UK’s People Management is reporting that the British army is advising the Pentagon’s Working Group on how best to eliminate Don’t Ask, Don’t Tell — part of that group’s ongoing effort to review the experiences of open service in foreign militaries:
Colonel Mark Abraham told PM that fears surrounding the removal of the exclusion policy had been unfounded, and the overnight lifting of the ban in January 2000 had resulted in “no notable change at all”. [...]
“We knew a lot of gay and lesbian people were serving quite successfully, and it was clear that sexual orientation wasn’t an indication of how good a soldier or officer you could be.”
He continued: “The reality was that those serving in the army were the same people the day after we lifted the ban, so there was no notable change at all. Everybody carried on with their duties and had the same working relationships as they previously had while the ban was in place.”
The UK dropped its restrictions after it lost a legal challenge in the European Court of Human Rights in 1999, and the new policy became effective in January 2000. “Thirty months after the United Kingdom changed its policy to permit open service, the Ministry of Defense concluded in a tri-service review of its army, air force, and navy that the change had been accomplished smoothly. The Royal Air Force reported that ‘the overwhelming view of RAF COs [commanding officers] is that the change in policy was overdue and represented recognition of the diverse culture in which we all live. All COs agreed that there had been no tangible impact on operational effectiveness, team cohesion, or Service life generally.’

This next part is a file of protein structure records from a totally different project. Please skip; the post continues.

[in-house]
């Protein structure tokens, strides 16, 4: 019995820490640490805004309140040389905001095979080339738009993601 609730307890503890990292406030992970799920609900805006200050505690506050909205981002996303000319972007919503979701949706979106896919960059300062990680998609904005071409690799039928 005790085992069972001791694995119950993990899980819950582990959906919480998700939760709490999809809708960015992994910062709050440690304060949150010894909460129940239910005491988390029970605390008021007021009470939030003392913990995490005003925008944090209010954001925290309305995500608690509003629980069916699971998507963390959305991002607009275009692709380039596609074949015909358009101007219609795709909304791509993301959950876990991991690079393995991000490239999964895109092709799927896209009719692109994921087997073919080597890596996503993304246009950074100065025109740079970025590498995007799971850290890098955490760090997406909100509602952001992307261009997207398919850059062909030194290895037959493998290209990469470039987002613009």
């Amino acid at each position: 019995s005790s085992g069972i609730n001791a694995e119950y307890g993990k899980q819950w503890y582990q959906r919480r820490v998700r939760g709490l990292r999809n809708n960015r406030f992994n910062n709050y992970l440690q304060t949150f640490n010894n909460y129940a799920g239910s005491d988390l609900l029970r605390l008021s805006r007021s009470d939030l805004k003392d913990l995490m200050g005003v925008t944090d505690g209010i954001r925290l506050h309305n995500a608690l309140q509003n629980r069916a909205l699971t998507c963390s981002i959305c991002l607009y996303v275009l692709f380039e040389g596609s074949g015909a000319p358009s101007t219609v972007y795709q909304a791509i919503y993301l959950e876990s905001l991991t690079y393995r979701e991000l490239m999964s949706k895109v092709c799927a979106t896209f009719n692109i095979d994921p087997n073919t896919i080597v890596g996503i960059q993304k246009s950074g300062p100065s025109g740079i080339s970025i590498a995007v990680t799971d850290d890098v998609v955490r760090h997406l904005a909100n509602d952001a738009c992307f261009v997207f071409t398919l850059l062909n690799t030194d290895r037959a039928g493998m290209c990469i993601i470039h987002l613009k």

For a sample of what the Brits may be recommending to the study group, click over to this report by CAP’s Lawrence Korb on how our allies implemented their open policies:
- CONDUCT: The British created a new Armed Forces Code of Social Conduct that applied equally to heterosexuals and homosexuals. The Code provides equal protection for all service members by focusing on an individual’s behavior rather than the individual’s specific characteristics. It steers clear of the potentially rancorous process of establishing explicit, separate regulations on conduct for gay and straight soldiers.
- DISCIPLINE: The United Kingdom provides opportunities for service members to seek redress if they believe that they have been treated unfairly by other members of the armed forces. These protections do not specify or depend on the sexual orientation of the involved parties.
- CO-HABITATION: Concerns about co-habitation turned out to be much ado about nothing and abruptly disappeared once openly gay men and women were integrated into the military and began living and sleeping in the same quarters as straight service members.
- REINSTATEMENT: After the United Kingdom removed its ban on open service, the armed forces offered former service members who had been discharged under the policy the opportunity to rejoin the force. Only a small minority re-joined.